Leeds Arts Research Centre


Creative approaches to the active ageing agenda through Film and Theatre-making


Occurring in multiple stages, the CINAGE, Mining the Memories, CINAGE Live! and Applying and Integrating European Theatre Training (ATIPIA) participatory projects, comprise a practice-led research enquiry examining how collaboratively produced films and live theatre projects could improve the mental and physical health and wellbeing of the older population. In 2016, there were 98 million people living in the EU aged 65 or older (Eurostat), making consideration of how we can all be supported to age well a pressing issue at both individual and societal levels.

Supported by a European Commission Grundvig Award, the first two stages of CINAGE engaged groups of older people in the UK, Italy, Slovenia and Portugal; using workshops, educational sessions, and filmmaking to reflect on representations of aging in the media and reflect on local histories. Project participants were given training covering scriptwriting, filmmaking and post-production; achieving community learning through trans-generational pedagogy. These projects resulted in the production of short-films, a Film Festival and Symposium, a Guide for Educators, and a guide to better active ageing. The ‘Mining the Memories’ series of short-films produced as part of the second phase of CINAGE are now archived at the National Mining Museum and the National Film Archive, and the drama 'Coke Not Coal' was shortlisted as Research Film of the Year by the Arts and Humanities Research Council.   

CINAGE Live! And ATIPIA (an EU Erasmus+ funded project) employed a similar approach to intergenerational collaboration and participatory performance production for live theatre contexts. The theatre work ‘Talkin Bout My Generation’ included verbatim and autobiographical texts drawn from the lived experience of the participants, and platformed the concerns of those aged over 60 in the UK following the EU referendum. 

‘Talkin Bout My Generation’ toured nationally with site-specific versions commissioned by Leeds International Festival, the Demarco Archive, Edinburgh and Liverpool Cornerstone Festival.

Brayshaw has further disseminated the active aging methodology through workshops, masterclasses, lectures and screenings at the Guggenheim Museum Bilbao; Gateshead International Theatre Festival, and ELOA (Education for learning of Older Adults) network events in Poland and Denmark.

Findings were also disseminated in the book chapter and film ‘UK Senior Citizens Learn Filmmaking as a Creative Pathway to Reflection and Fulfilment’ and journal article ‘Senior Moments: Reflections on the CINAGE project and Collaborative Audiences', both co-authored by Brayshaw with Jenny Granville.

CINAGE, CINAGE Live! and ATIPIA helped 75 older people in the UK and Romania become more independent, confident, mentally agile and socially connected. CINAGE Live! Participants said: ‘The course has changed my life in many ways’; ‘I’m no longer rejected ... I can contribute to society.’ 

Brayshaw’s projects had numerous positive impacts on participants’ emotional, social and mental wellbeing. Whilst learning new skills, participants felt nurtured, listened to, valued, and that, ‘our lived lives mattered’, ‘making us feel more alive, appreciated and joyful.’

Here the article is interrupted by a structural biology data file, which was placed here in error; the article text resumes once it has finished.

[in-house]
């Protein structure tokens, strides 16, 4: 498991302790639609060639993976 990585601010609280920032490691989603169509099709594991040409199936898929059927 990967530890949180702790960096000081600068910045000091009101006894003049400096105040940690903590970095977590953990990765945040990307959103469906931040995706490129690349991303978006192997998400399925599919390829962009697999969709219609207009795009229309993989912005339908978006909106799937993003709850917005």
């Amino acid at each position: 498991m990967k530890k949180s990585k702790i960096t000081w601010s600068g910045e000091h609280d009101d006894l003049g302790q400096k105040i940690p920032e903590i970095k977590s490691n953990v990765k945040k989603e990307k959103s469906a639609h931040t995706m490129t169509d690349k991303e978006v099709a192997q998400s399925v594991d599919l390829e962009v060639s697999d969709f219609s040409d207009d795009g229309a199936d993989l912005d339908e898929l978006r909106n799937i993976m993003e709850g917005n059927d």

The value of this work has raised awareness internationally of older people’s experiences, provided inspiration for health and wellbeing, educational and theatre-making projects and modelled age friendly methodology for Leeds City Council’s ‘Leeds Arts and Health and Wellbeing Network’; Shoshin Theatre in Romania, the Roy Hart theatre in France; Stand and Be Counted Theatre (SBC) Bradford and the Slovenian Third Age University. 

CINAGE, CINAGE Live! and ATIPIA’s films and performances introduced audiences across Europe, Canada, USA and the UK to the experiences of older people. Christine O'Kelly, Age-Friendly University Network Global Coordinator at Dublin City University, said that CINAGE, ‘has led to raising awareness on major themes relating to ageing and highlighted the benefits of inter-generational collaboration.’ 

CINAGE: Senior Moments

Jennifer Granville, Jenny Zobel and Joe Armstrong
Clown holding bright yellow sign

Research Outputs

'CINAGE: Senior Moments – Reflections on the CINAGE project and Collaborative Advances’

by Teresa Brayshaw and Jennifer Granville

Publication in International Journal of Education and Ageing Journal (date tbc)

‘Discourses We Live By’ – book chapter reflecting on the CINAGE project

by Teresa Brayshaw and Jennifer Granville

To be published by Aarhus University Press (AUP) 2018

The benefits of collaboration and the collective experience in writing autobiographical, self-reflective and personal narrative screenplays; by Jennifer Granville and Ann Tobin 


Contact teresa Brayshaw

Teresa is a theatre practitioner, a writer, a teacher, a researcher, and a qualified Feldenkrais Practitioner. Her ethos is to create environments in which people can learn through movement and awareness, to develop their innate potential and become happier and healthier as a result.
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